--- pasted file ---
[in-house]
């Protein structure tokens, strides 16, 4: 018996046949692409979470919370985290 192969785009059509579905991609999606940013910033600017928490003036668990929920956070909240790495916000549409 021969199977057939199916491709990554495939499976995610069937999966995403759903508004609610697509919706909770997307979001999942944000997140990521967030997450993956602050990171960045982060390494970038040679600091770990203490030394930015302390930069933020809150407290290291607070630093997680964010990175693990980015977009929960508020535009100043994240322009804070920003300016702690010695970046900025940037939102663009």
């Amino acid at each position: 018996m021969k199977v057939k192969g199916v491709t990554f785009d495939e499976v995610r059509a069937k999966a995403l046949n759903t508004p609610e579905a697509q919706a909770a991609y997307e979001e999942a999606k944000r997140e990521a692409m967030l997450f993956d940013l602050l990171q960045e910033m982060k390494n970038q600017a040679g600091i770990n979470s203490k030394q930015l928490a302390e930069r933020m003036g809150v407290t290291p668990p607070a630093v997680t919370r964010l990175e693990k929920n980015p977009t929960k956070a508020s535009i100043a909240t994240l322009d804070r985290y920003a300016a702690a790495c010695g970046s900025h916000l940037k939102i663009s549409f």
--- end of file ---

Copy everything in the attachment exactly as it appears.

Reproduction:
[in-house]
């Protein structure tokens, strides 16, 4: 018996046949692409979470919370985290 192969785009059509579905991609999606940013910033600017928490003036668990929920956070909240790495916000549409 021969199977057939199916491709990554495939499976995610069937999966995403759903508004609610697509919706909770997307979001999942944000997140990521967030997450993956602050990171960045982060390494970038040679600091770990203490030394930015302390930069933020809150407290290291607070630093997680964010990175693990980015977009929960508020535009100043994240322009804070920003300016702690010695970046900025940037939102663009």
């Amino acid at each position: 018996m021969k199977v057939k192969g199916v491709t990554f785009d495939e499976v995610r059509a069937k999966a995403l046949n759903t508004p609610e579905a697509q919706a909770a991609y997307e979001e999942a999606k944000r997140e990521a692409m967030l997450f993956d940013l602050l990171q960045e910033m982060k390494n970038q600017a040679g600091i770990n979470s203490k030394q930015l928490a302390e930069r933020m003036g809150v407290t290291p668990p607070a630093v997680t919370r964010l990175e693990k929920n980015p977009t929960k956070a508020s535009i100043a909240t994240l322009d804070r985290y920003a300016a702690a790495c010695g970046s900025h916000l940037k939102i663009s549409f």